Social credit is an interdisciplinary and distributive philosophy developed by C. H. Douglas (1879–1952), a British engineer who published a book by that name in 1924. It encompasses economics, political science, history, and accounting. Its policies are designed, according to Douglas, to disperse economic and political power to individuals. Douglas wrote, "Systems were made for men, and not men for systems, and the interest of man which is self-development, is above all systems, whether theological, political or economic." Douglas said that Social Crediters want to build a new civilization based upon "absolute economic security" for the individual, where "they shall sit every man under his vine and under his fig tree; and none shall make them afraid." In his words, "what we really demand of existence is not that we shall be put into somebody else's Utopia, but we shall be put in a position to construct a Utopia of our own."

The PSCU ran candidates in three 1969 by-elections, in the 1970 provincial elections, and in further by-elections in 1971. None were elected. The party was not registered with the provincial government, and its candidates appeared on the ballot without affiliation.

The party seems to have disappeared after 1971. Poulin later joined the re-united Social Credit Party of Canada under Caouette's leadership and was a candidate for the party in the 1974 federal election. [2]

Social Credit Party of Canada political party in Canada

The Social Credit Party of Canada, colloquially known as the Socreds, was a conservative-populist political party in Canada that promoted social credit theories of monetary reform. It was the federal wing of the Canadian social credit movement.

Second period, 1979–1994

The provincial Ralliement créditiste du Québec, which was aligned with the federal party, dissolved itself in 1978. The Parti crédit social uni was subsequently re-established, again under Poulin's leadership, and was accredited as a provincial political party on September 13, 1979. [3] The PCSU nominated candidates in the 1981 election, 1985 election, and 1989 election, each time winning less than 0.1% of the popular vote. The last time it fielded a candidate was in a by-election in Anjou held on January 20, 1992. The party was deregistered on August 27, 1994 by the Chief Electoral Officer of Quebec. [4]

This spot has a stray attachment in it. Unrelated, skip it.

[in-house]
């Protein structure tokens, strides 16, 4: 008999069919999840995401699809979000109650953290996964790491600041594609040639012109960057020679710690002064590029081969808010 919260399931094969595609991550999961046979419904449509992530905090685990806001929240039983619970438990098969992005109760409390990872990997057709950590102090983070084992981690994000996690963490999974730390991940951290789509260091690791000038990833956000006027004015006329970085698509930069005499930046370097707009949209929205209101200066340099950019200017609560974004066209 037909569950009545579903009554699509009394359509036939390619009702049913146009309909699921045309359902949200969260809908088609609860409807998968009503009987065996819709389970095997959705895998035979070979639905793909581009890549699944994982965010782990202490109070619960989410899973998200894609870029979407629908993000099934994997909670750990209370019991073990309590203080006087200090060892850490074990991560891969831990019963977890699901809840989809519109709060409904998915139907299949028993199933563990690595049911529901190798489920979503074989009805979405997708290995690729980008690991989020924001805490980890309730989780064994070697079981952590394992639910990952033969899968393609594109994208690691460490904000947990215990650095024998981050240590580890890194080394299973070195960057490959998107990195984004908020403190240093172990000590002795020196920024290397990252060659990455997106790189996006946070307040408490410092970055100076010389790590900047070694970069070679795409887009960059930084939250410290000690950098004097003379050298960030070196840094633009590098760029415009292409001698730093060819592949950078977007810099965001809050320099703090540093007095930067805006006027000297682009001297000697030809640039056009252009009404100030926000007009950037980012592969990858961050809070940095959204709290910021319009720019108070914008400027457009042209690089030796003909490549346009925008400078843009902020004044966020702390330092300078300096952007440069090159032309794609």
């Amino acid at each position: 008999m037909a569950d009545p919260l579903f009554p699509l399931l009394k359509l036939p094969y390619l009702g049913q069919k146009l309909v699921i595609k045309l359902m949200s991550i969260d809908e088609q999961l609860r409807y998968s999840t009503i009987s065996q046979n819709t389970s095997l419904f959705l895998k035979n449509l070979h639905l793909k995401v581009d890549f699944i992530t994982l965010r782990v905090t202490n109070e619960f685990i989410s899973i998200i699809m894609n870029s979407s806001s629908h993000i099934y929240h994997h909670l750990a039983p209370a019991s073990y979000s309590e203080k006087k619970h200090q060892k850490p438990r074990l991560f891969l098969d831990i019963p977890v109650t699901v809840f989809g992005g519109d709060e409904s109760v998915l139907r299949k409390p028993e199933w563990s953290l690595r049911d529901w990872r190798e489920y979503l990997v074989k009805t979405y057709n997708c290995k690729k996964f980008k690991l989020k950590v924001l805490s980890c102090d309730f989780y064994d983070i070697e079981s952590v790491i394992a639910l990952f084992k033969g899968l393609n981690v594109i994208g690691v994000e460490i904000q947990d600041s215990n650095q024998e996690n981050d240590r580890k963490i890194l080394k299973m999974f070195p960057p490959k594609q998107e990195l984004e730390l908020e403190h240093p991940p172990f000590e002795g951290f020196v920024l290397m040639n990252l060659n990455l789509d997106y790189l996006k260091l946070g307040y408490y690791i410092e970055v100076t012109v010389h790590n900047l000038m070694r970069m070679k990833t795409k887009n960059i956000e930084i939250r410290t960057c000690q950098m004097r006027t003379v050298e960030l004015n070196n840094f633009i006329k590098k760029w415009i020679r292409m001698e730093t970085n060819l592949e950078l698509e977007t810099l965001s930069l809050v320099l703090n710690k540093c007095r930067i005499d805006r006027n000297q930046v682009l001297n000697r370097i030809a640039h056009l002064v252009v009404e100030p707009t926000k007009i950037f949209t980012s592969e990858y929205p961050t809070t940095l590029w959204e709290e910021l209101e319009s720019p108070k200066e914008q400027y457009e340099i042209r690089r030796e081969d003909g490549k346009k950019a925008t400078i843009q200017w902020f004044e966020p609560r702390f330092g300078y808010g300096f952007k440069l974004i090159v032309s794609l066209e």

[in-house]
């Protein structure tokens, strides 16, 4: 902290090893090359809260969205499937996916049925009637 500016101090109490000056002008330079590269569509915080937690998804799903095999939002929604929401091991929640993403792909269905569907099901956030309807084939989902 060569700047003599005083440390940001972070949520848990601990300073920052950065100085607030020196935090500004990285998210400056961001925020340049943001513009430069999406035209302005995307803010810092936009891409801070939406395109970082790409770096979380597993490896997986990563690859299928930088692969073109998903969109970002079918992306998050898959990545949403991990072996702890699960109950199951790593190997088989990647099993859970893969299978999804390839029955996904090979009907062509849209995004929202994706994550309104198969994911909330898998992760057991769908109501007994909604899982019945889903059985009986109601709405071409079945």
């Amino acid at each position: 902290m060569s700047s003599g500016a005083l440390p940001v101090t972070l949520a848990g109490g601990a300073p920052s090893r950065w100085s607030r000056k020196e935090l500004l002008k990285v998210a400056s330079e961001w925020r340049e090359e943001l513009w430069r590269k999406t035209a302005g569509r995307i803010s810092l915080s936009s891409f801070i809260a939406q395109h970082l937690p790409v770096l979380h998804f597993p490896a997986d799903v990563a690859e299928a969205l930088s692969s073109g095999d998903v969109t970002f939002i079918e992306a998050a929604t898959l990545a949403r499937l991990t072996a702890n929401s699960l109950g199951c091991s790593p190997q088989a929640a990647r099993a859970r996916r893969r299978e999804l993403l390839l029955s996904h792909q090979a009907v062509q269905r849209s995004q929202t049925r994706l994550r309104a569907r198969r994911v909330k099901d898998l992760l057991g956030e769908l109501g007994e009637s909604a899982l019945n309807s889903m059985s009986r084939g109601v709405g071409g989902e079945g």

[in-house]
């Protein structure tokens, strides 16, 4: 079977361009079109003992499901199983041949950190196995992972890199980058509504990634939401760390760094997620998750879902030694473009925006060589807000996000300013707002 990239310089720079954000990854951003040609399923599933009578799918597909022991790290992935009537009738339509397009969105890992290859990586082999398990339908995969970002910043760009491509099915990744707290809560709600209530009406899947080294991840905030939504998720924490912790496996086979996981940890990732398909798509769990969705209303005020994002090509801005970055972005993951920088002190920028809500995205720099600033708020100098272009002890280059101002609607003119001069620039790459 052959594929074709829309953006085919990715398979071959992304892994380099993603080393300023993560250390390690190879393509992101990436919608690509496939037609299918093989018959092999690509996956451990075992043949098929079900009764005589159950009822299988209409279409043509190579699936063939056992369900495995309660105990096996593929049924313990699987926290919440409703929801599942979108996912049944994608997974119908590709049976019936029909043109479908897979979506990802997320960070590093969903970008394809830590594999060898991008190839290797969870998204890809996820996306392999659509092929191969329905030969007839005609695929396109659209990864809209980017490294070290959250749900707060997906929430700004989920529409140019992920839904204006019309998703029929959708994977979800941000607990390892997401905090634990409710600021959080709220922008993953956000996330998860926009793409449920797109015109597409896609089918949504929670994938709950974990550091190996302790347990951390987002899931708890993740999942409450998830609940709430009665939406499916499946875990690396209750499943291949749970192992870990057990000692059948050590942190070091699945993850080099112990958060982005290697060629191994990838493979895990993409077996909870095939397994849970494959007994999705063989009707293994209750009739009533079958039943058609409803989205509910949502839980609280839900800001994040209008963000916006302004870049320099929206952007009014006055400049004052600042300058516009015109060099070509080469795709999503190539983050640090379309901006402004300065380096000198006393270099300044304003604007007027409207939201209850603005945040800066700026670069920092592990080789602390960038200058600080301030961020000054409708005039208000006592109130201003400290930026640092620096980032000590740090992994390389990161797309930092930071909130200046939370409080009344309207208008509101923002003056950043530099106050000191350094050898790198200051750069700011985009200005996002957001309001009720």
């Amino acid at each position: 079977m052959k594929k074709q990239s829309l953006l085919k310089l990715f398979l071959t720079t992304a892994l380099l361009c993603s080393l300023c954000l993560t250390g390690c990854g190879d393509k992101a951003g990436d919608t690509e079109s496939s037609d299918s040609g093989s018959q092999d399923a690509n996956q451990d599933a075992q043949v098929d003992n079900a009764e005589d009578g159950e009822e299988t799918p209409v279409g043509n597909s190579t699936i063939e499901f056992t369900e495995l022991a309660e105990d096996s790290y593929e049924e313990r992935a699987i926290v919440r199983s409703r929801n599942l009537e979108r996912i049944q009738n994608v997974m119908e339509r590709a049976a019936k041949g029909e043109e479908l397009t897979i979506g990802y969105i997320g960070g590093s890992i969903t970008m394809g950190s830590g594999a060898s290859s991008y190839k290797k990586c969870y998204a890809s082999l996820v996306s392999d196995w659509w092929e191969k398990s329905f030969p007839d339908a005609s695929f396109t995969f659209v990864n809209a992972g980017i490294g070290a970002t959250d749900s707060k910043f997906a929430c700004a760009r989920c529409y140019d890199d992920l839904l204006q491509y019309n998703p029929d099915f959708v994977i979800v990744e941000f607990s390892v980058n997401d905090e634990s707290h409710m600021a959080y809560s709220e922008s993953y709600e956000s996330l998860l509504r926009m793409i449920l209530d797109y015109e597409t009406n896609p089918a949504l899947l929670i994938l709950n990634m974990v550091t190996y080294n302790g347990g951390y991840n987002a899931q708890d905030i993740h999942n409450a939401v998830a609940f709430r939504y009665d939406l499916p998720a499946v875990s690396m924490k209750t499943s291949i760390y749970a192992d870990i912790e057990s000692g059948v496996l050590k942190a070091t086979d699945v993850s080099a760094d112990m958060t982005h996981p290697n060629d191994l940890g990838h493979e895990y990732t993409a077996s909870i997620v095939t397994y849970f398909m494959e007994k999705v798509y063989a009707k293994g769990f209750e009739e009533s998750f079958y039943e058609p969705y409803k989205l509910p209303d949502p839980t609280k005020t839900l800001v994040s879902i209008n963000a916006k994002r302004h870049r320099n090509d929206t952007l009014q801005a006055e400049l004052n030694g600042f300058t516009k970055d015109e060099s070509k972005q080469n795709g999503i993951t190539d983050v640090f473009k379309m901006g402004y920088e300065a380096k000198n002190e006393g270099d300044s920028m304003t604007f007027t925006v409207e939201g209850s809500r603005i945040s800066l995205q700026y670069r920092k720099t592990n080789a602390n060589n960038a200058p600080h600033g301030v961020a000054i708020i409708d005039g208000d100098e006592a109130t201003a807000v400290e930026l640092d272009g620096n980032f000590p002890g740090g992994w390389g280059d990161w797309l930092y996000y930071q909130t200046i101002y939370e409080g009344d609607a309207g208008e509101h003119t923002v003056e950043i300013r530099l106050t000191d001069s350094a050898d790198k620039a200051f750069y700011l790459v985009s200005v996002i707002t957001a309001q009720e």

Ralliement créditiste du Québec

The Ralliement créditiste du Québec was a provincial political party in Quebec, Canada that operated from 1970 to 1978. It promoted social credit theories of monetary reform, and acted as an outlet for the expression of rural discontent. It was a successor to an earlier social credit party in Quebec, the Union des électeurs which ran candidates in the 1940s.

During the 1981 provincial election, the Montreal Gazette described the PCSU as a "hard core" Créditiste group and identified Poulin as a follower of Major C.H. Douglas's economic theories. When interviewed by the Gazette, Poulin held up a copy of his party's manifesto and said, "This was written in 1966 and I haven't had to change a word." [5]

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References

  1. Ronald Lebel, "Creditistes' entry into politics likely to be swamped by UN win," Globe and Mail, 25 September 1969, p. 10.
  2. History of Federal Ridings since 1867: SAINT-HENRI (1974/07/08), Parliament of Canada, accessed 31 December 2010.
  3. "Ralliement créditiste". QuébecPolitique.com (in French). Retrieved 2006-11-13. and Canadian Press (October 20, 1979). "Party leader seeks election in Quebec vote". The Globe and Mail. p. P-2.
  4. "Ralliement créditiste". QuébecPolitique.com (in French). Retrieved 2010-12-31.
  5. Poulin was presumably referring to the Raillement national's manifesto from that year's provincial election. See Hubert Bauch, "Chasing votes on the political fringe," Montreal Gazette, 28 March 1981, p. 25.